Continuous handling of receipts linked to higher urine BPA levels

February 25, 2014

Study participants who handled receipts printed on thermal paper continuously for 2 hours without gloves had an increase in urine bisphenol A (BPA) concentrations compared to when they wore gloves, according to a study in the February 26 issue of JAMA.

Human exposure to bisphenol A (BPA) has been associated with adverse health outcomes, including reproductive function in adults and neurodevelopment in children exposed shortly before or after birth. "Exposure to BPA is primarily through dietary ingestion, including consumption of canned foods. A less-studied source of exposure is thermal receipt paper, handled daily by many people at supermarkets, ATM machines, gas stations, and other settings," according to background information in the article. Thermal paper has a coating that is sensitive to heat, which is used in the process of printing on the paper, and has been shown to be transferred to skin with handling.

Shelley Ehrlich, M.D., Sc.D., M.P.H., of Cincinnati Children's Hospital Medical Center, and colleagues conducted a study to examine the effect of handling thermal receipts on urine BPA levels. The authors recruited 24 volunteers who provided before and after handling (with or without gloves) of receipts printed on for a continuous two hours. BPA was detected in 83 percent (n = 20) of urine samples at the beginning of the study and in 100 percent of samples after handling receipts without gloves. The researchers observed an increase in urinary BPA concentrations after continuously handling receipts for 2 hours without gloves, but no significant increase when the participants used gloves.

The clinical implications of the height of the peak level and of chronic exposure are unknown, but may be particularly relevant to populations with occupational exposure such as cashiers, who handle receipts 40 or more hours per week, the authors write. "A larger study is needed to confirm our findings and evaluate the clinical implications."

Explore further: Widespread exposure to BPA substitute is occurring from cash register receipts, other paper

More information: JAMA DOI: 10.1001/jama.2013.283735

Related Stories

Widespread exposure to BPA substitute is occurring from cash register receipts, other paper

July 11, 2012
People are being exposed to higher levels of the substitute for BPA in cash register thermal paper receipts and many of the other products that engendered concerns about the health effects of bisphenol A, according to a new ...

Exposure to chemical BPA before birth linked to behavioral, emotional difficulties in girls

October 24, 2011
Exposure in the womb to bisphenol A (BPA) – a chemical used to make plastic containers and other consumer goods – is associated with behavior and emotional problems in young girls, according to a study led by researchers ...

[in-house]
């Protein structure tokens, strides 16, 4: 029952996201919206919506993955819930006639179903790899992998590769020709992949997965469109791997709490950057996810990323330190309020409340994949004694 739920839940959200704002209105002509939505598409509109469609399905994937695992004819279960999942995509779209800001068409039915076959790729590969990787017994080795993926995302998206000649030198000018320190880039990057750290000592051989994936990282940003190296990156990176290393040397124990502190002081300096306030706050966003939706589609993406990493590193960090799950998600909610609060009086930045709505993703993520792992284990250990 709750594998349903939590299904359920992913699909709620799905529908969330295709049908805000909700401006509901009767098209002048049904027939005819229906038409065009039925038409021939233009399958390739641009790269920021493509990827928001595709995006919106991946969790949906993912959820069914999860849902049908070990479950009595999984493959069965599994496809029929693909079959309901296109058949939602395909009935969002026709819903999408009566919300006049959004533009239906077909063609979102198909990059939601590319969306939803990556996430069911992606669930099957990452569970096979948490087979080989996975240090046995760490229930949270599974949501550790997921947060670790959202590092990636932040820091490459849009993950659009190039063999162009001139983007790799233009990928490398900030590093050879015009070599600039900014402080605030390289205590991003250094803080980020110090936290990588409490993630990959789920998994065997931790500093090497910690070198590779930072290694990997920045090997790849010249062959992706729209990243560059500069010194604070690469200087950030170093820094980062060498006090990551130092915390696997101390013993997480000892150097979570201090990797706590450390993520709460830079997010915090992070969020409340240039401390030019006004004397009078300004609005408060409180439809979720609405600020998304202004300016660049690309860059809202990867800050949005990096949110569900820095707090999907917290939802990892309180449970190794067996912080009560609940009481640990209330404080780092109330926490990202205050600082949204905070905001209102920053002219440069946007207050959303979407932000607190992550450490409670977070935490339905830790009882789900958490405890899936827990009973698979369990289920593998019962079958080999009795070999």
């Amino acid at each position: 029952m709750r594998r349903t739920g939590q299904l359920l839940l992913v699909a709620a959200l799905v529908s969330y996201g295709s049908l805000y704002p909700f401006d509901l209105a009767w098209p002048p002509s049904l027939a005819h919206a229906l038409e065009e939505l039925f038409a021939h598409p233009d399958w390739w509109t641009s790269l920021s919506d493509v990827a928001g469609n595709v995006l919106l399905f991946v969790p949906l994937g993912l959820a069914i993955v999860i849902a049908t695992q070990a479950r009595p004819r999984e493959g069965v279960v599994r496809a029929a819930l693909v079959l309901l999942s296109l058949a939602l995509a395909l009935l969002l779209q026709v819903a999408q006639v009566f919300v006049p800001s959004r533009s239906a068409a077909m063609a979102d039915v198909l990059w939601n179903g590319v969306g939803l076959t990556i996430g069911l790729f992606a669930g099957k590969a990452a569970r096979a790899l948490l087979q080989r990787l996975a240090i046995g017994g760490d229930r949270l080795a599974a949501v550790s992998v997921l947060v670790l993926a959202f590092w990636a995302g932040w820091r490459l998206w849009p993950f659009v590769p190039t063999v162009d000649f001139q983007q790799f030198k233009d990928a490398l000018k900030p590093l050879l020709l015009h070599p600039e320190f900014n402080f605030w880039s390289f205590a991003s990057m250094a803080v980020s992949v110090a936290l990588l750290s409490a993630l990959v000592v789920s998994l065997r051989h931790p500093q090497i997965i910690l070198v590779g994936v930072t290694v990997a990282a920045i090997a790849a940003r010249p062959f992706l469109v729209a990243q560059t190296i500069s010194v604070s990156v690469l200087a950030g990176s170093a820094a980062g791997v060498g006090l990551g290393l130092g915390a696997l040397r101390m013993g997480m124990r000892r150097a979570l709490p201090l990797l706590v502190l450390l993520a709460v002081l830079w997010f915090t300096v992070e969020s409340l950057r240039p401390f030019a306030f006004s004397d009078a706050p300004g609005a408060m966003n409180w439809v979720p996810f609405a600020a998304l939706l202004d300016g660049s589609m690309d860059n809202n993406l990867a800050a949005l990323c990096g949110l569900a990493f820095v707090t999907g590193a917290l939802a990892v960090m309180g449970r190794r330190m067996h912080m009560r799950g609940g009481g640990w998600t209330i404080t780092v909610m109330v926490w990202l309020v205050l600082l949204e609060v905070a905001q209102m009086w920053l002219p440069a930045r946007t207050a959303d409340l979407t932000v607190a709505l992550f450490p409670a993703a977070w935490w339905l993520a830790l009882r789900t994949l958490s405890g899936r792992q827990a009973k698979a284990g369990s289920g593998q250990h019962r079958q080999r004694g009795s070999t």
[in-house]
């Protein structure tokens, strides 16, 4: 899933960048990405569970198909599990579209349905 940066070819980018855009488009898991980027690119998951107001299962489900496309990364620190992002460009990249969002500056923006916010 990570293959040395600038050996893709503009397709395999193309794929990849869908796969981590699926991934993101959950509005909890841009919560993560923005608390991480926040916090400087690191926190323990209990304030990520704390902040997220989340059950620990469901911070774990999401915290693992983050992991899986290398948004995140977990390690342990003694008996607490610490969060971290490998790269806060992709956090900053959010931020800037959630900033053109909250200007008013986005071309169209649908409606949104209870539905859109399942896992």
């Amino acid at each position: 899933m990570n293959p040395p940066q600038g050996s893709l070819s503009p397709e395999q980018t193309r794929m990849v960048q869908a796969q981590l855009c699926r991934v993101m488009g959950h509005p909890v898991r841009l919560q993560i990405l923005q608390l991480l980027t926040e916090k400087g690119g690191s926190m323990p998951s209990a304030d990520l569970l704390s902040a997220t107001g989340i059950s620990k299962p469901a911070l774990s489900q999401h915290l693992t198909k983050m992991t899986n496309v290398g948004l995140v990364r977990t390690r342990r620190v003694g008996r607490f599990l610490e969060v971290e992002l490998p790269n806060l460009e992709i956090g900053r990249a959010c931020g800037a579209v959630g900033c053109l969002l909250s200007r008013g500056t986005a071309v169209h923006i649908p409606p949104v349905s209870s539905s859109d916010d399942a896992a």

Paper money worldwide contains bisphenol A

August 10, 2011
The cash register receipts that people place near paper money in billfolds, purses, and pockets has led to a worldwide contamination of paper money with bisphenol A (BPA) — a potentially toxic substance found in some ...

BPA increases risk of cancer in human prostate tissue

January 7, 2014
Fetal exposure to a commonly used plasticizer found in products such as water bottles, soup can liners and paper receipts, can increase the risk for prostate cancer later in life, according to a study from the University ...

EU warns of Bisphenol health threat

January 17, 2014
The EU food safety watchdog warned Friday that exposure levels to Bisphenol A (BPA), already implicated as a health concern for babies, should be cut by a factor of 10.

Recommended for you

Safety of medical devices not often evaluated by sex, age, or race

July 25, 2017
Researchers at Yale and the University of California-San Francisco have found that few medical devices are analyzed to consider the influence of their users' sex, age, or race on safety and effectiveness.

Why you should consider more than looks when choosing a fitness tracker

July 25, 2017
A UNSW study of five popular physical activity monitors, including Fitbit and Jawbone models, has found their accuracy differs with the speed of activity, and where they are worn.

Dog walking could be key to ensuring activity in later life

July 24, 2017
A new study has shown that regularly walking a dog boosts levels of physical activity in older people, especially during the winter.

Alcohol to claim 63,000 lives over next five years, experts warn

July 24, 2017
Alcohol consumption will cause 63,000 deaths in England over the next five years – the equivalent of 35 deaths a day – according to a new report from the University of Sheffield Alcohol Research Group.

App lets patients work alone or with others to prevent, monitor, and reverse chronic disease

July 24, 2017
Lack of patient adherence to treatment plans is a lingering, costly problem in the United States. But MIT Media Lab spinout Twine Health is proving that regular interventions from a patient's community of supporters can greatly ...

Alcohol boosts recall of earlier learning

July 24, 2017
Drinking alcohol improves memory for information learned before the drinking episode began, new research suggests.

0 comments

Please sign in to add a comment. Registration is free, and takes less than a minute. Read more

Click here to reset your password.
Sign in to get notified via email when new comments are made.